In what could be his final game with the San Francisco Giants, Bonds connected in the first inning off Los Angeles' Dennis Springer. The Giants won the game 2-1.
"This was a great, great way to end it with a victory and a home run. You can't ask for anything better," Bonds said after the game. "I never thought I could do it."
Bonds, who broke Mark McGwire's record by slugging two homers on Friday night, homered in his first at-bat Sunday after taking a day off on Saturday. He singled in the third, popped out in the sixth and flied out in the eighth.
Instead of feeling the pressure in the final few games of the season, Bonds finished the year in style he hit four homers in his final three games.
Bonds shook his head and shrugged his shoulders, almost in disbelief at what he has accomplished this season, as he took the field for the top of the second inning.
When McGwire set his record of 70 homers in 1998, a mark then thought unbreakable, he hit two homers on the final day of the season and five in his final three games.
Bonds' homer, onto the arcade above the right-field fence, was the 567th of his career leaving him six behind Harmon Killebrew for sixth all-time. Bonds started the season 17th on the career list.
The ball was grabbed by Patrick Hayashi, 36, from nearby Santa Clara County, after a scrum among fans on the arcade.
Bonds' 73rd home run also wrapped up another major league record for the Giants' left fielder. He finished the season with a slugging percentage of .863, easily surpassing the record of .847 set by Babe Ruth in 1920.
And it also secured another major league record for Bonds he homered every 6.52 at-bats this season, breaking the record of a homer every 7.27 at-bats set by McGwire in 1998.
The solo homer came on a full-count knuckleball from Springer. It gave Bonds a career-high 137 RBIs.
Fans accustomed to Bonds' heroics this season gave him a standing ovation, and he stepped out of the dugout for a quick curtain call.
Before his second at-bat, fans chanted "Five more years!" a reference to comments by Bonds' agent that he will seek a five-year deal after this season.
Even though Bonds is having one of the greatest offensive seasons in major league history, he may not be back in San Francisco next year. He is eligible for free agency after nine seasons with the Giants, who may not be able to afford his demands.
Bonds, 37, earned $10.3 million this season in the last year of a three-year, $22.9 million contract extension. His agent, Scott Boras, is expected to seek a contract worth perhaps $20 million a year starting in 2002.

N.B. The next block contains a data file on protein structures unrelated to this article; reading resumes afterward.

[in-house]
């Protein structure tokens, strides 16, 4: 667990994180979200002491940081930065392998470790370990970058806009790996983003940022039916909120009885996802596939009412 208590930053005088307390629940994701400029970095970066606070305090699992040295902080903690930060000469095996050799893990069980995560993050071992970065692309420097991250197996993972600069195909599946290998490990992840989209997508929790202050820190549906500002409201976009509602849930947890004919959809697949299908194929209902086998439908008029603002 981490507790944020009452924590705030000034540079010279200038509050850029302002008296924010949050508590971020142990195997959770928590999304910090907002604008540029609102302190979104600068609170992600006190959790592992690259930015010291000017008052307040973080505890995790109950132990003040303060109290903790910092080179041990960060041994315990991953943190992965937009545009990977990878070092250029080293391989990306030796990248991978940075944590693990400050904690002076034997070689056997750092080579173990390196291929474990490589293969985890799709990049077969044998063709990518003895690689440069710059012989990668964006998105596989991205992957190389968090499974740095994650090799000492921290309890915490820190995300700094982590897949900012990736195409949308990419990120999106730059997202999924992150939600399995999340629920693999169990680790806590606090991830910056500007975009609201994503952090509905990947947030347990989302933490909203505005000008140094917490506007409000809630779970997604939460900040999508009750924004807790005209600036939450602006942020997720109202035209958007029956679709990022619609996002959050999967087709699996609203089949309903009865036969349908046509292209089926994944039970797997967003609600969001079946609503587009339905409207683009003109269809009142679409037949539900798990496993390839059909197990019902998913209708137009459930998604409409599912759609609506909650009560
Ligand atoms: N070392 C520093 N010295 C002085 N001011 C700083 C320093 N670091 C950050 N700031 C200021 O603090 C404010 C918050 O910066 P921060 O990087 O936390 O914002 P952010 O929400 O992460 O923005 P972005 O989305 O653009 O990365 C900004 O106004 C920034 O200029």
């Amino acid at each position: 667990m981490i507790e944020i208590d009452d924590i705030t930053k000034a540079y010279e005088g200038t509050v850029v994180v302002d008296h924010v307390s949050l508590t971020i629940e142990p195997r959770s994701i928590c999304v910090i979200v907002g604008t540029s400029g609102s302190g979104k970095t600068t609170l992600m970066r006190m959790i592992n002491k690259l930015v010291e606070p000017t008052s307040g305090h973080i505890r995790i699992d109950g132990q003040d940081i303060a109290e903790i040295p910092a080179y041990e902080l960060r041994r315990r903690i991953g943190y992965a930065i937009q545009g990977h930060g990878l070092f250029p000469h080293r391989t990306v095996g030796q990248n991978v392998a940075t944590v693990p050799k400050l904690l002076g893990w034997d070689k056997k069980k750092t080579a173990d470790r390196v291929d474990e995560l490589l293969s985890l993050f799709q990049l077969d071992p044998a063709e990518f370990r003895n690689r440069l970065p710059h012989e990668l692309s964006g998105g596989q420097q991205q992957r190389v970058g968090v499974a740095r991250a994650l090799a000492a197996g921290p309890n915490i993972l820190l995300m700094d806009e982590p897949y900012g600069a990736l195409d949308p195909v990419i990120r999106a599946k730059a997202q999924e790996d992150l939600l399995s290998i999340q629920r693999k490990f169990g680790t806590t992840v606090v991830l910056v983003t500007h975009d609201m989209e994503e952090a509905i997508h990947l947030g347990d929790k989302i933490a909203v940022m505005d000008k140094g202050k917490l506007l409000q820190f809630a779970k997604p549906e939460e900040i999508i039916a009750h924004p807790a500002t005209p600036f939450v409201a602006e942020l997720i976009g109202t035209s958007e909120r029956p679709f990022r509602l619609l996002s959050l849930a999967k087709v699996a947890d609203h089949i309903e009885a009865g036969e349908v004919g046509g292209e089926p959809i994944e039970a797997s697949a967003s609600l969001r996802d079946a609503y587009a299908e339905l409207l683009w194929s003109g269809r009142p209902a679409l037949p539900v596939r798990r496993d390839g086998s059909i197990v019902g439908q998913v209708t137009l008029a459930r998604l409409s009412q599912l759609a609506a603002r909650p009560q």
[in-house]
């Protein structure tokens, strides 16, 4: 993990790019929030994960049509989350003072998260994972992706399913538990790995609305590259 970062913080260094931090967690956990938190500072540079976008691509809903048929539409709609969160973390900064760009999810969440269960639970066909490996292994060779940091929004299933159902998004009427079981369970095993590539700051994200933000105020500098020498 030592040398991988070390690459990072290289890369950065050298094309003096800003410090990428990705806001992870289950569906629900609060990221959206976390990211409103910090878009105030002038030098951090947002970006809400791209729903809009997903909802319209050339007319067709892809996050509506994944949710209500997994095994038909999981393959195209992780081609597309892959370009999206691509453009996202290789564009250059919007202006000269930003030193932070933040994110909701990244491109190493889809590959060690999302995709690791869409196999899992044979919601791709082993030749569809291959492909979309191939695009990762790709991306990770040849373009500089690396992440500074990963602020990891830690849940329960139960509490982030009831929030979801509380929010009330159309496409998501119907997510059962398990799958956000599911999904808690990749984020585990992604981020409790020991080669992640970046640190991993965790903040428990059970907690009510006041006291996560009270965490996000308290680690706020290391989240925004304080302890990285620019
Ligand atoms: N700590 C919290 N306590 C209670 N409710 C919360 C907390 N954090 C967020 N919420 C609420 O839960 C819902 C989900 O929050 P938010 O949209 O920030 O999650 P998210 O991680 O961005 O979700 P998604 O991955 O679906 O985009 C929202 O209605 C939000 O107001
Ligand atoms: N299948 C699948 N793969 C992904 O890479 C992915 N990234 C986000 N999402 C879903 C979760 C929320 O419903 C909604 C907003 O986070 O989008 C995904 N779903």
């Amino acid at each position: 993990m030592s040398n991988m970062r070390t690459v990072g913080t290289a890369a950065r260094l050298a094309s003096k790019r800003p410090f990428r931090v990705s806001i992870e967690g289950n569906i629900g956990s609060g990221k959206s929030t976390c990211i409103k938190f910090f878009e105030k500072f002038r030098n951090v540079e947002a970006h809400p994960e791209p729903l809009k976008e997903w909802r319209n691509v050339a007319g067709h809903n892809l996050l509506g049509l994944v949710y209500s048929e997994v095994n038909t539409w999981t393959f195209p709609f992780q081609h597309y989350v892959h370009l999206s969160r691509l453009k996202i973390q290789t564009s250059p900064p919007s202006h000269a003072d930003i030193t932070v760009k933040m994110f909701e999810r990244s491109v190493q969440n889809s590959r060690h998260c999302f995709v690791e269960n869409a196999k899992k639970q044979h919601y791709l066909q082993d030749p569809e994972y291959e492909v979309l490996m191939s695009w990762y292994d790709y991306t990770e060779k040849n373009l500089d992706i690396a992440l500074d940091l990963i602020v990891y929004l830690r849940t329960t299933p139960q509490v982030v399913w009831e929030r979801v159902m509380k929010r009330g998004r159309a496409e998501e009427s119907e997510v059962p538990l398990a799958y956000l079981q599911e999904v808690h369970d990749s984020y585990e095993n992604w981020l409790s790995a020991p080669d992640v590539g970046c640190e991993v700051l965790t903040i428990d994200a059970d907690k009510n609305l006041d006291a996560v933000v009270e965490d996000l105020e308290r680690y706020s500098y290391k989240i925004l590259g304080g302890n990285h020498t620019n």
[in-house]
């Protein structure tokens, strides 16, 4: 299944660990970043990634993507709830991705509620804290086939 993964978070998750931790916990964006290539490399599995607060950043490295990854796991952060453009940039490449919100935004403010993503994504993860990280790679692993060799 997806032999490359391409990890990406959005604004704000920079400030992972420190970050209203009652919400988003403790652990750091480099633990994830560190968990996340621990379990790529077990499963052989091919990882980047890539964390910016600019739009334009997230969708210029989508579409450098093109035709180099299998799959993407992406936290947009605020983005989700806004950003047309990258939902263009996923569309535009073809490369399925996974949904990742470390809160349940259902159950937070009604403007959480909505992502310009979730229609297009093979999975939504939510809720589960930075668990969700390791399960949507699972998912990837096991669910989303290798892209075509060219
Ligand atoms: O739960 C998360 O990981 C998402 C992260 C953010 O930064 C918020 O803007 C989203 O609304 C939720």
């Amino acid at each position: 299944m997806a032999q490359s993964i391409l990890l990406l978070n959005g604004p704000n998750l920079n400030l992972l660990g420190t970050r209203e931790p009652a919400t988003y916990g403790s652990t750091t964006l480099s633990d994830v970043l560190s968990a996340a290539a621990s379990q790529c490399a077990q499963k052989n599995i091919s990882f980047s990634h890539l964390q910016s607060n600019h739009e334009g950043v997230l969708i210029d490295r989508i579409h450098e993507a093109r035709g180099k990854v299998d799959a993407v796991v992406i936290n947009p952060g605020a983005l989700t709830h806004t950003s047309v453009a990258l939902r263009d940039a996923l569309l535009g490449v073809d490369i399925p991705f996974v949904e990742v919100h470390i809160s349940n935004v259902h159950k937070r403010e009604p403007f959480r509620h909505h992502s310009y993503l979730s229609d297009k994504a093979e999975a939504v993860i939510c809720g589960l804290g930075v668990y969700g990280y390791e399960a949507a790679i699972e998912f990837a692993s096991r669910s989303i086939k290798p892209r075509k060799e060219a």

Bonds would like to return to the Giants, the team of his godfather Willie Mays and one of the teams his father, Bobby Bonds, played for. He made that clear Friday night in a ceremony following his recor-breaking homer.
"I don't know what my future is," he said. "I love San Francisco and I love you fans. My family knows, God knows, I'm proud to wear this uniform."
But the Giants have a projected payroll of $66 million next season, and signing Bonds would mean committing nearly a third of that amount to one player. Also, the Giants may not be prepared to offer the five-year deal Boras apparently is seeking.
"It's a simple equation," general manager Brian Sabean said. "We'll only pay him what we can pay him to put a competitive team on the field. If he's looking to break the bank, our chances to sign him diminish."
And Giants owner Peter Magowan, serenaded with chants of "Sign him! Sign him!" during Friday night's celebration, said it's not such a simple situation.
"It sounds like a stupid question are your chances to win better with Barry or without him," Magowan said. "But the biggest question is, depending on what we have to pay him, how much do we have left over to win with?
"Barry has said all the right things. His primary motivation is to win, and he doesn't want to saddle the Giants with a number that would prohibit us from having that chance. He has said that money is not the most important thing. But Scott Boras hasn't said that, and it remains to be seen what comes out of the negotiating process.
"I'm sure he'd take less to stay here," Magowan added. "How much less, who knows."
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